If n is prime then bn−1 − 1 = 0 mod n for b = 1, . . . , n − 1, and also Z/nZ is a ﬁeld, so that necessarily one of the factors on the right side vanishes modulo n as well. That is, if n is prime then given any base b ∈ {1, . . . , n − 1}, at least one of the factors r bm − 1, {b2 m + 1 : 0 ≤ r ≤ s − 1} vanishes modulo n. So contrapositively, if for some base b ∈ {1, . . . , n − 1} none of the factors vanishes modulo n then n is composite. Hence the Miller–Rabin test. A positive integer n that passes the Miller–Rabin test for some b is a strong pseudoprime base b. For any n, at least 3/4 of the b-values in {1, . . . , n−1} have the property that if n is a strong pseudoprime base b then n is really prime. But according to the theory, up to 1/4 of the b-values have the property that n could be a strong pseudoprime base b but not be prime. In practice, the percentage of such b’s is much lower. For n up to 500,000, if n is a strong pseudoprime base 2 and base 3 then n is prime.

(Beginning of analysis of false positives.) Let n be composite. Suppose that n is a strong pseudoprime base b for some b. Then one of the following congruences holds:

r bm = 1 mod n, b2 m = −1 mod n for r = 0, ··· , s − 1. Since 2sm = n − 1, any of these congruences immediately implies bn−1 = 1 mod n, which is to say that n is a Fermat pseudoprime base b. Next we show that if n is divisible by p2 for some prime p then there are few bases b for which n is a Fermat pseudoprime base b. In consequence of the previous paragraph, there are thus as few or fewer bases b for which n is a strong pseudoprime base b. Lemma. Let n be a positive integer. Let x and y be integers such that n is a Fermat pseudoprime base x and base y, xn−1 = yn−1 = 1 mod n. Let p be an odd prime such that p2 | n. If x = y mod p then x = y mod p2.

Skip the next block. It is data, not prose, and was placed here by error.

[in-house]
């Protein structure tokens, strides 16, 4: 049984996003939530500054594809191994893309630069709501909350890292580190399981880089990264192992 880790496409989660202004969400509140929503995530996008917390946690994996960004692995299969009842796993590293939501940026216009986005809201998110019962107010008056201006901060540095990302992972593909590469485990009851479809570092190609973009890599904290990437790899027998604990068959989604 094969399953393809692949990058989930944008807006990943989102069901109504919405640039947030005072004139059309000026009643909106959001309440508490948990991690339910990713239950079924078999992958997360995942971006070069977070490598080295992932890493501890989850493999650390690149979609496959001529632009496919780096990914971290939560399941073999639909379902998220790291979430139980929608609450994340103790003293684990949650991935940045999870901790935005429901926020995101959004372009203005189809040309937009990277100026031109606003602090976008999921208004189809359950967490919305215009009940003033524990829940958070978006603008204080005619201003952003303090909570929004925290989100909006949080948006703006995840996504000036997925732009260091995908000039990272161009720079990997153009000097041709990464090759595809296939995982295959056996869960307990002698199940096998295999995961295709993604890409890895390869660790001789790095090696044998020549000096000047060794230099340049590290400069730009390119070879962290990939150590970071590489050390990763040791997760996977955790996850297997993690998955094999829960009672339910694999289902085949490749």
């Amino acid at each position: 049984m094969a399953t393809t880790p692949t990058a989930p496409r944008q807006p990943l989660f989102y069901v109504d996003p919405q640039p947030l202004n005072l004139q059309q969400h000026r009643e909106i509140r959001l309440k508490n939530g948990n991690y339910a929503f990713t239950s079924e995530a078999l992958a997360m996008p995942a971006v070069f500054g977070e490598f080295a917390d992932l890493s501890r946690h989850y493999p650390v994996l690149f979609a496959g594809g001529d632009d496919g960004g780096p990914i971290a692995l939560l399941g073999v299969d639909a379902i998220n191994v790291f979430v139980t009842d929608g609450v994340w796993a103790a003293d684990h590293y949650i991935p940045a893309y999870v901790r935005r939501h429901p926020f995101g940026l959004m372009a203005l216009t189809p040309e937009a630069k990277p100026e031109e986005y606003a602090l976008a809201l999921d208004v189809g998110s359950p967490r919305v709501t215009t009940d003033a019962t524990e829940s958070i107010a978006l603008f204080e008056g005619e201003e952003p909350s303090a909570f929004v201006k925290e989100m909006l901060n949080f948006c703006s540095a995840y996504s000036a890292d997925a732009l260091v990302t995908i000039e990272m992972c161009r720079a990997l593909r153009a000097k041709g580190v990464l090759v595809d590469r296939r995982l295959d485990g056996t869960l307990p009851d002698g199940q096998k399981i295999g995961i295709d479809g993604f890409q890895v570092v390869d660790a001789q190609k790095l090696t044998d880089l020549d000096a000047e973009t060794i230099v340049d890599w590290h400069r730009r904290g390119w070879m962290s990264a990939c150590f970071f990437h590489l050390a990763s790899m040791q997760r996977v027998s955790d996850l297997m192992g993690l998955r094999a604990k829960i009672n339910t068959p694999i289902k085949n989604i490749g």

For the proof, ﬁrst we show that xp = yp mod p2. This follows quickly from the factorization xp − yp = (x − y)(xp−1 + xp−2y + ··· + xyp−2 + yp−1), because the condition x = y mod p makes each factor on the right side a multiple of p. Second, raise both sides of the relation xp = yp mod p2 to the power n/p to get xn = yn mod p2. But since xn = x mod n, certainly xn = x mod p2, and similarly for y. The result follows. 4 LARGE PRIME NUMBERS

Proposition. Let p be an odd prime. Let n be a positive integer divisible by p2. Let B denote the set of bases b between 1 and n−1 such that n is a Fermat pseudoprime base b, i.e., B = {b : 1 ≤ b ≤ n − 1 and bn−1 % n = 1}. Then p − 1 1 |B| ≤ n ≤ (n − 1). p2 4

To see this, note that the second inequality is elementary to check (to wit, 4(p − 1)n ≤ (p + 1)(p − 1)n = (p2 − 1)n ≤ p2n − p2 = p2(n − 1)), so that we need only establish the ﬁrst inequality. Decompose B according to the values of its elements modulo p, p−1 G B = Bd d=1 where Bd = {b ∈ B : b % p = d}, 1 ≤ d ≤ p − 1.

For any d such that 1 ≤ d ≤ p − 1, if b1, b2 ∈ Bd then the lemma says that 2 2 b1 = b2 mod p . It follows that |Bd| ≤ n/p , giving the result.

4. Generating Candidate Large Primes Given n, a simple approach to ﬁnding a candidate prime above 2n is as follows. Take the ﬁrst of N = 2n + 1, N = 2n + 3, N = 2n + 5, . . . to pass the following test. (1) Try trial division for a few small primes. If N passes, continue. (2) Check whether N is a Fermat pseudoprime base 2. If N passes, continue. (3) Check whether N is a strong pseudoprime base b as b runs through the ﬁrst 20 primes. Any N that passes the test is extremely likely to be prime. And such an N should appear quickly because the slope of the asymptotic prime-counting function is d x log x − 1 1 = ≈ , dx log x (log x)2 log x so that heuristically a run of log x gives a rise of 1, i.e., the next prime. And indeed, using only the ﬁrst three primes in step (3) of the previous test ﬁnds the following correct candidate primes: The ﬁrst candidate prime after 1050 is 1050 + 151. The ﬁrst candidate prime after 10100 is 10100 + 267. The ﬁrst candidate prime after 10200 is 10200 + 357. The ﬁrst candidate prime after 10300 is 10300 + 331. The ﬁrst candidate prime after 101000 is 101000 + 453.